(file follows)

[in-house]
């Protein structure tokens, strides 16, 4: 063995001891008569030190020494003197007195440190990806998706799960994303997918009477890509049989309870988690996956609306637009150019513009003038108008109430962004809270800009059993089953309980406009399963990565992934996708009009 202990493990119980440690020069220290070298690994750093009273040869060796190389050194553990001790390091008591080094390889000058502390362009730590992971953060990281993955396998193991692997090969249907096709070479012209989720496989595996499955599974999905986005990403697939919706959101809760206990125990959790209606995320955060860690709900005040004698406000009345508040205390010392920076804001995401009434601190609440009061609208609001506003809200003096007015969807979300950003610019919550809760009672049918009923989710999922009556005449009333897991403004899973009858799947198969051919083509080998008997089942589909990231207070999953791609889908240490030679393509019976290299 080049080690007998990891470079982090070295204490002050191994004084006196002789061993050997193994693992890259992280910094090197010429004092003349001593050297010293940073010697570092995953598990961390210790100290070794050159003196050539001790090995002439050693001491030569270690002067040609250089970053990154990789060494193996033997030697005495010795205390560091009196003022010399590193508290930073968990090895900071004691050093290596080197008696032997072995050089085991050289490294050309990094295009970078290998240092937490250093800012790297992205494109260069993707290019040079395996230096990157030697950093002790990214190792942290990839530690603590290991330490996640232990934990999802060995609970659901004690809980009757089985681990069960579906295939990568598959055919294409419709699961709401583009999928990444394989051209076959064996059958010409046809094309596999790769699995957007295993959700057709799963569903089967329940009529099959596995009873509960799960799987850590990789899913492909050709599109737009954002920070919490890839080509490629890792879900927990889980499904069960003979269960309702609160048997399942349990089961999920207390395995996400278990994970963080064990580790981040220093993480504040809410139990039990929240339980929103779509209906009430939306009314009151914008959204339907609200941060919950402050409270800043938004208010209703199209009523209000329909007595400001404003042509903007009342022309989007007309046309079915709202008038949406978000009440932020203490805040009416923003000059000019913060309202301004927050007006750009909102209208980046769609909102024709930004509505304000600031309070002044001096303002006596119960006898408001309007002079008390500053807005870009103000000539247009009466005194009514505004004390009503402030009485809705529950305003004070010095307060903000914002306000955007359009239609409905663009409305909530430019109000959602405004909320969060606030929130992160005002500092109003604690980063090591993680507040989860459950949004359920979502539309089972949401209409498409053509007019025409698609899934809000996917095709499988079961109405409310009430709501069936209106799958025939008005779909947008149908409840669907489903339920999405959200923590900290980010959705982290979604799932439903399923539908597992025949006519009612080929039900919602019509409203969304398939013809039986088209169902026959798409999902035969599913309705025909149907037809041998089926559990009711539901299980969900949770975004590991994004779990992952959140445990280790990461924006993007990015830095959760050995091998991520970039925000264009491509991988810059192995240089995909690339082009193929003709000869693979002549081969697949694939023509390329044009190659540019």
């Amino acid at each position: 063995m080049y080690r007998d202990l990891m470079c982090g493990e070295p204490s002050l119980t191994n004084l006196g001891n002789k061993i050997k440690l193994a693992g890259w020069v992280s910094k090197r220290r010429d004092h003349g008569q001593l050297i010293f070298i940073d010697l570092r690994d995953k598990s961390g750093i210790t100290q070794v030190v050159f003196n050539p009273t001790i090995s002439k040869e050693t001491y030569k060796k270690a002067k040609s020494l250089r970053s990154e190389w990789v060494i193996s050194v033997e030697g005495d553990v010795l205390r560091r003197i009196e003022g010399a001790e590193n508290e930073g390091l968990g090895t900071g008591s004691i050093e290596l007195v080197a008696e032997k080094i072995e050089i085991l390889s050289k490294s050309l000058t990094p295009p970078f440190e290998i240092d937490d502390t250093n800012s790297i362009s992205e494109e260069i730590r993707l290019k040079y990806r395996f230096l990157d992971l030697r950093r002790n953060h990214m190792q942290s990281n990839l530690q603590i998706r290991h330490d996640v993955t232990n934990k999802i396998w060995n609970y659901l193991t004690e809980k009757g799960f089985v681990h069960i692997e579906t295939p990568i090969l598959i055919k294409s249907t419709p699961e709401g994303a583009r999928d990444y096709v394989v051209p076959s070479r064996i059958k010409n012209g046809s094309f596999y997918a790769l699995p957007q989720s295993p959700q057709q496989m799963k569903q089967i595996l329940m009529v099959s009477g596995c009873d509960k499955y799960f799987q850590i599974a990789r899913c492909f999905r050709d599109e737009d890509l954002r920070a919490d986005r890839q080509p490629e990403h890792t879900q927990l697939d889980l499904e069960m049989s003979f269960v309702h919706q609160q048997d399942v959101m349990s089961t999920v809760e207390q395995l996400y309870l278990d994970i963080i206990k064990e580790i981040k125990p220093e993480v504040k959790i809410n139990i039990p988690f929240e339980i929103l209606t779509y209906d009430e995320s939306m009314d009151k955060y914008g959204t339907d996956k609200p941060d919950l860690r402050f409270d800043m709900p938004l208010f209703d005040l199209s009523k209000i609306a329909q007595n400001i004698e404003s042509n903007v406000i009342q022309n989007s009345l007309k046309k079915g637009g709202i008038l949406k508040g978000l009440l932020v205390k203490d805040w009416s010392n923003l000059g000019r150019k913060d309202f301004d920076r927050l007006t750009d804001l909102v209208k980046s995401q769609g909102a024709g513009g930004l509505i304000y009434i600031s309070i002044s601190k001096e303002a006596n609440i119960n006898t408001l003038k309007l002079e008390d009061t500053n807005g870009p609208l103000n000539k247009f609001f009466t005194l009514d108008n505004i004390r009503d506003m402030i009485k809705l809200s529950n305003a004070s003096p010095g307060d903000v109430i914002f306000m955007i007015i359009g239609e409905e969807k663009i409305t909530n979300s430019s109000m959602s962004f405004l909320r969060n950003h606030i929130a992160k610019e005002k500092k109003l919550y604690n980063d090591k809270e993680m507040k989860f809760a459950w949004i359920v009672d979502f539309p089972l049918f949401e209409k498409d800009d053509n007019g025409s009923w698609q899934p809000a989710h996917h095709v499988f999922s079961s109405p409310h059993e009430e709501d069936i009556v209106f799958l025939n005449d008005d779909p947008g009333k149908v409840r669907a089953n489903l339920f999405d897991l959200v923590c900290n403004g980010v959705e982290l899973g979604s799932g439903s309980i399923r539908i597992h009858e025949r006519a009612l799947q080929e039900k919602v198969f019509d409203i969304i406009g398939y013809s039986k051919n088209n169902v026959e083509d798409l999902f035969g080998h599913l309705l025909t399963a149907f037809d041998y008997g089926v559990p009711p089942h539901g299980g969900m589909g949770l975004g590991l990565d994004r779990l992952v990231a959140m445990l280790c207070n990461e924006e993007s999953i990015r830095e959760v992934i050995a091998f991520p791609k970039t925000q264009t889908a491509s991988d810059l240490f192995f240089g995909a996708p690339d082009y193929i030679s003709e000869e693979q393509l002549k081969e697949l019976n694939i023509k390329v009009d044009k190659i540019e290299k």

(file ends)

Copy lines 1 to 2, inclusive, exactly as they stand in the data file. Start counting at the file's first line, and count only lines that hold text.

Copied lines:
[in-house]
């Protein structure tokens, strides 16, 4: 063995001891008569030190020494003197007195440190990806998706799960994303997918009477890509049989309870988690996956609306637009150019513009003038108008109430962004809270800009059993089953309980406009399963990565992934996708009009 202990493990119980440690020069220290070298690994750093009273040869060796190389050194553990001790390091008591080094390889000058502390362009730590992971953060990281993955396998193991692997090969249907096709070479012209989720496989595996499955599974999905986005990403697939919706959101809760206990125990959790209606995320955060860690709900005040004698406000009345508040205390010392920076804001995401009434601190609440009061609208609001506003809200003096007015969807979300950003610019919550809760009672049918009923989710999922009556005449009333897991403004899973009858799947198969051919083509080998008997089942589909990231207070999953791609889908240490030679393509019976290299 080049080690007998990891470079982090070295204490002050191994004084006196002789061993050997193994693992890259992280910094090197010429004092003349001593050297010293940073010697570092995953598990961390210790100290070794050159003196050539001790090995002439050693001491030569270690002067040609250089970053990154990789060494193996033997030697005495010795205390560091009196003022010399590193508290930073968990090895900071004691050093290596080197008696032997072995050089085991050289490294050309990094295009970078290998240092937490250093800012790297992205494109260069993707290019040079395996230096990157030697950093002790990214190792942290990839530690603590290991330490996640232990934990999802060995609970659901004690809980009757089985681990069960579906295939990568598959055919294409419709699961709401583009999928990444394989051209076959064996059958010409046809094309596999790769699995957007295993959700057709799963569903089967329940009529099959596995009873509960799960799987850590990789899913492909050709599109737009954002920070919490890839080509490629890792879900927990889980499904069960003979269960309702609160048997399942349990089961999920207390395995996400278990994970963080064990580790981040220093993480504040809410139990039990929240339980929103779509209906009430939306009314009151914008959204339907609200941060919950402050409270800043938004208010209703199209009523209000329909007595400001404003042509903007009342022309989007007309046309079915709202008038949406978000009440932020203490805040009416923003000059000019913060309202301004927050007006750009909102209208980046769609909102024709930004509505304000600031309070002044001096303002006596119960006898408001309007002079008390500053807005870009103000000539247009009466005194009514505004004390009503402030009485809705529950305003004070010095307060903000914002306000955007359009239609409905663009409305909530430019109000959602405004909320969060606030929130992160005002500092109003604690980063090591993680507040989860459950949004359920979502539309089972949401209409498409053509007019025409698609899934809000996917095709499988079961109405409310009430709501069936209106799958025939008005779909947008149908409840669907489903339920999405959200923590900290980010959705982290979604799932439903399923539908597992025949006519009612080929039900919602019509409203969304398939013809039986088209169902026959798409999902035969599913309705025909149907037809041998089926559990009711539901299980969900949770975004590991994004779990992952959140445990280790990461924006993007990015830095959760050995091998991520970039925000264009491509991988810059192995240089995909690339082009193929003709000869693979002549081969697949694939023509390329044009190659540019």